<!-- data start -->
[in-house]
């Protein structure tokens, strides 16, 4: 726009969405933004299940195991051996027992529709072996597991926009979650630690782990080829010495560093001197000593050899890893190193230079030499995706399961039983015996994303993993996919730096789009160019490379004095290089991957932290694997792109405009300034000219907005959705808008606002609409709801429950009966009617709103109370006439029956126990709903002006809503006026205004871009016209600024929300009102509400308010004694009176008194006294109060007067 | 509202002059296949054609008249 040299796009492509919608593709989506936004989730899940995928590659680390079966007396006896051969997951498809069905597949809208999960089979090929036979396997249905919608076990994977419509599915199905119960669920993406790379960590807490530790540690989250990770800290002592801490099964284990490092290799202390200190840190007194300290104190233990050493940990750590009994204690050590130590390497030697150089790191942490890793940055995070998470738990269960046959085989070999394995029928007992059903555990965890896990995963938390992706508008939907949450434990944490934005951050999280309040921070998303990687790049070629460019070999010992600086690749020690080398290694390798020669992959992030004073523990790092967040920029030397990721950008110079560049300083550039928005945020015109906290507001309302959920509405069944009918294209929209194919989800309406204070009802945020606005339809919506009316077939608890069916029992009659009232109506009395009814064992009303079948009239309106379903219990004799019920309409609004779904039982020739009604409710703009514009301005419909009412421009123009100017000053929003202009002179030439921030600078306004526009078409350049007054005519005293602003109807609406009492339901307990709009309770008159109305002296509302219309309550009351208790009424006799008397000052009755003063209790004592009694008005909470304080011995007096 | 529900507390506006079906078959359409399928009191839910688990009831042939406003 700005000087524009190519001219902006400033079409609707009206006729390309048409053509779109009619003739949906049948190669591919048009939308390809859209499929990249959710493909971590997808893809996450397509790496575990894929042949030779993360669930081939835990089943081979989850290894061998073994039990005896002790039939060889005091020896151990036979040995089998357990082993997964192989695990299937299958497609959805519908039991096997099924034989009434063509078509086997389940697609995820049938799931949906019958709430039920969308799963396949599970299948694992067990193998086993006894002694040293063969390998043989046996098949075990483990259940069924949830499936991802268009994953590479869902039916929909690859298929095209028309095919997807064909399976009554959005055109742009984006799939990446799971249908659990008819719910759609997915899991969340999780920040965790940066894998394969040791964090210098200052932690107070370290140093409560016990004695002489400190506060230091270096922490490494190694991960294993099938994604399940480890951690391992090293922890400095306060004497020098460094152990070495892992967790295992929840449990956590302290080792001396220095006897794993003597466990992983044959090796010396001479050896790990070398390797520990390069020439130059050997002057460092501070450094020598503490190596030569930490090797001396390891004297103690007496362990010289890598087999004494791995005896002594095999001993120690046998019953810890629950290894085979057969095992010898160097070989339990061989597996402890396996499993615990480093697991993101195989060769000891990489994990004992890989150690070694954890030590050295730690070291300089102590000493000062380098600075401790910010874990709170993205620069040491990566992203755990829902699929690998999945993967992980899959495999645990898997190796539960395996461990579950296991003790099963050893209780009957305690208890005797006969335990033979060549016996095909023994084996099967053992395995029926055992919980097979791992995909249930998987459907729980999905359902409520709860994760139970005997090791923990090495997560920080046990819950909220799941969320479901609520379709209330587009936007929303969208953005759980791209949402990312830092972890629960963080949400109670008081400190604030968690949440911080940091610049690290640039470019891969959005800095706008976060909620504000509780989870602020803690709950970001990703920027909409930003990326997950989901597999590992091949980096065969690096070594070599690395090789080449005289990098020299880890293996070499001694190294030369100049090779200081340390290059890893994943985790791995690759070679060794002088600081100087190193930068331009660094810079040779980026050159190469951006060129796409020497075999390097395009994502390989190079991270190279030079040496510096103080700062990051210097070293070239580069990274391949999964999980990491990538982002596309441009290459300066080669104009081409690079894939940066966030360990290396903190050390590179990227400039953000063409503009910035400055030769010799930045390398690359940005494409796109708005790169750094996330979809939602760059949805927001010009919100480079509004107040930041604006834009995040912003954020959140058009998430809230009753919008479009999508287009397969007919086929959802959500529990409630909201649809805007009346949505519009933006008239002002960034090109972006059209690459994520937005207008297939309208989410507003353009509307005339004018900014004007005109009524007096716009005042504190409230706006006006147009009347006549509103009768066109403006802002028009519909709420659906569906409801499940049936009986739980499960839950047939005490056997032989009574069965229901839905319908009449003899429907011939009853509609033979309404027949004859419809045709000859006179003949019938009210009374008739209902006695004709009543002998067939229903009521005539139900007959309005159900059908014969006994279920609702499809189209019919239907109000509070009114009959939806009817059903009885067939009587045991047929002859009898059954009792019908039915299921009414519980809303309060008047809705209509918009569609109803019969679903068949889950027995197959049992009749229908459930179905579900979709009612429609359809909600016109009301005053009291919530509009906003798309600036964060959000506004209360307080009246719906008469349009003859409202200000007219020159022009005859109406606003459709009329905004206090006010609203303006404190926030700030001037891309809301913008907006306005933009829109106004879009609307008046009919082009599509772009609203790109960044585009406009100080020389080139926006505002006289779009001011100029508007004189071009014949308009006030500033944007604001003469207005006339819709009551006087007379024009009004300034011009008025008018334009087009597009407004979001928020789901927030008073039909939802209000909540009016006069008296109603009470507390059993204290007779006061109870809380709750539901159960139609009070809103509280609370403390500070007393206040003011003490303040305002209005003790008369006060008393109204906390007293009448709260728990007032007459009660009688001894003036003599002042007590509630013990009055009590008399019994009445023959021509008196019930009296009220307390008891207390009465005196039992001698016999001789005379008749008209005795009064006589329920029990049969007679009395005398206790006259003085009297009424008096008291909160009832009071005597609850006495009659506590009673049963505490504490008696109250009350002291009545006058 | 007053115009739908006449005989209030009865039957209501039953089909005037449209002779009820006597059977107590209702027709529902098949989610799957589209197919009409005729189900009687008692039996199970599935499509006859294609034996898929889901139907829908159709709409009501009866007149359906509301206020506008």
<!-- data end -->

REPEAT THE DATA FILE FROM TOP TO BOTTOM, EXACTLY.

[in-house]
């Protein structure tokens, strides 16, 4: 726009969405933004299940195991051996027992529709072996597991926009979650630690782990080829010495560093001197000593050899890893190193230079030499995706399961039983015996994303993993996919730096789009160019490379004095290089991957932290694997792109405009300034000219907005959705808008606002609409709801429950009966009617709103109370006439029956126990709903002006809503006026205004871009016209600024929300009102509400308010004694009176008194006294109060007067 | 509202002059296949054609008249 040299796009492509919608593709989506936004989730899940995928590659680390079966007396006896051969997951498809069905597949809208999960089979090929036979396997249905919608076990994977419509599915199905119960669920993406790379960590807490530790540690989250990770800290002592801490099964284990490092290799202390200190840190007194300290104190233990050493940990750590009994204690050590130590390497030697150089790191942490890793940055995070998470738990269960046959085989070999394995029928007992059903555990965890896990995963938390992706508008939907949450434990944490934005951050999280309040921070998303990687790049070629460019070999010992600086690749020690080398290694390798020669992959992030004073523990790092967040920029030397990721950008110079560049300083550039928005945020015109906290507001309302959920509405069944009918294209929209194919989800309406204070009802945020606005339809919506009316077939608890069916029992009659009232109506009395009814064992009303079948009239309106379903219990004799019920309409609004779904039982020739009604409710703009514009301005419909009412421009123009100017000053929003202009002179030439921030600078306004526009078409350049007054005519005293602003109807609406009492339901307990709009309770008159109305002296509302219309309550009351208790009424006799008397000052009755003063209790004592009694008005909470304080011995007096 | 529900507390506006079906078959359409399928009191839910688990009831042939406003 700005000087524009190519001219902006400033079409609707009206006729390309048409053509779109009619003739949906049948190669591919048009939308390809859209499929990249959710493909971590997808893809996450397509790496575990894929042949030779993360669930081939835990089943081979989850290894061998073994039990005896002790039939060889005091020896151990036979040995089998357990082993997964192989695990299937299958497609959805519908039991096997099924034989009434063509078509086997389940697609995820049938799931949906019958709430039920969308799963396949599970299948694992067990193998086993006894002694040293063969390998043989046996098949075990483990259940069924949830499936991802268009994953590479869902039916929909690859298929095209028309095919997807064909399976009554959005055109742009984006799939990446799971249908659990008819719910759609997915899991969340999780920040965790940066894998394969040791964090210098200052932690107070370290140093409560016990004695002489400190506060230091270096922490490494190694991960294993099938994604399940480890951690391992090293922890400095306060004497020098460094152990070495892992967790295992929840449990956590302290080792001396220095006897794993003597466990992983044959090796010396001479050896790990070398390797520990390069020439130059050997002057460092501070450094020598503490190596030569930490090797001396390891004297103690007496362990010289890598087999004494791995005896002594095999001993120690046998019953810890629950290894085979057969095992010898160097070989339990061989597996402890396996499993615990480093697991993101195989060769000891990489994990004992890989150690070694954890030590050295730690070291300089102590000493000062380098600075401790910010874990709170993205620069040491990566992203755990829902699929690998999945993967992980899959495999645990898997190796539960395996461990579950296991003790099963050893209780009957305690208890005797006969335990033979060549016996095909023994084996099967053992395995029926055992919980097979791992995909249930998987459907729980999905359902409520709860994760139970005997090791923990090495997560920080046990819950909220799941969320479901609520379709209330587009936007929303969208953005759980791209949402990312830092972890629960963080949400109670008081400190604030968690949440911080940091610049690290640039470019891969959005800095706008976060909620504000509780989870602020803690709950970001990703920027909409930003990326997950989901597999590992091949980096065969690096070594070599690395090789080449005289990098020299880890293996070499001694190294030369100049090779200081340390290059890893994943985790791995690759070679060794002088600081100087190193930068331009660094810079040779980026050159190469951006060129796409020497075999390097395009994502390989190079991270190279030079040496510096103080700062990051210097070293070239580069990274391949999964999980990491990538982002596309441009290459300066080669104009081409690079894939940066966030360990290396903190050390590179990227400039953000063409503009910035400055030769010799930045390398690359940005494409796109708005790169750094996330979809939602760059949805927001010009919100480079509004107040930041604006834009995040912003954020959140058009998430809230009753919008479009999508287009397969007919086929959802959500529990409630909201649809805007009346949505519009933006008239002002960034090109972006059209690459994520937005207008297939309208989410507003353009509307005339004018900014004007005109009524007096716009005042504190409230706006006006147009009347006549509103009768066109403006802002028009519909709420659906569906409801499940049936009986739980499960839950047939005490056997032989009574069965229901839905319908009449003899429907011939009853509609033979309404027949004859419809045709000859006179003949019938009210009374008739209902006695004709009543002998067939229903009521005539139900007959309005159900059908014969006994279920609702499809189209019919239907109000509070009114009959939806009817059903009885067939009587045991047929002859009898059954009792019908039915299921009414519980809303309060008047809705209509918009569609109803019969679903068949889950027995197959049992009749229908459930179905579900979709009612429609359809909600016109009301005053009291919530509009906003798309600036964060959000506004209360307080009246719906008469349009003859409202200000007219020159022009005859109406606003459709009329905004206090006010609203303006404190926030700030001037891309809301913008907006306005933009829109106004879009609307008046009919082009599509772009609203790109960044585009406009100080020389080139926006505002006289779009001011100029508007004189071009014949308009006030500033944007604001003469207005006339819709009551006087007379024009009004300034011009008025008018334009087009597009407004979001928020789901927030008073039909939802209000909540009016006069008296109603009470507390059993204290007779006061109870809380709750539901159960139609009070809103509280609370403390500070007393206040003011003490303040305002209005003790008369006060008393109204906390007293009448709260728990007032007459009660009688001894003036003599002042007590509630013990009055009590008399019994009445023959021509008196019930009296009220307390008891207390009465005196039992001698016999001789005379008749008209005795009064006589329920029990049969007679009395005398206790006259003085009297009424008096008291909160009832009071005597609850006495009659506590009673049963505490504490008696109250009350002291009545006058 | 007053115009739908006449005989209030009865039957209501039953089909005037449209002779009820006597059977107590209702027709529902098949989610799957589209197919009409005729189900009687008692039996199970599935499509006859294609034996898929889901139907829908159709709409009501009866007149359906509301206020506008």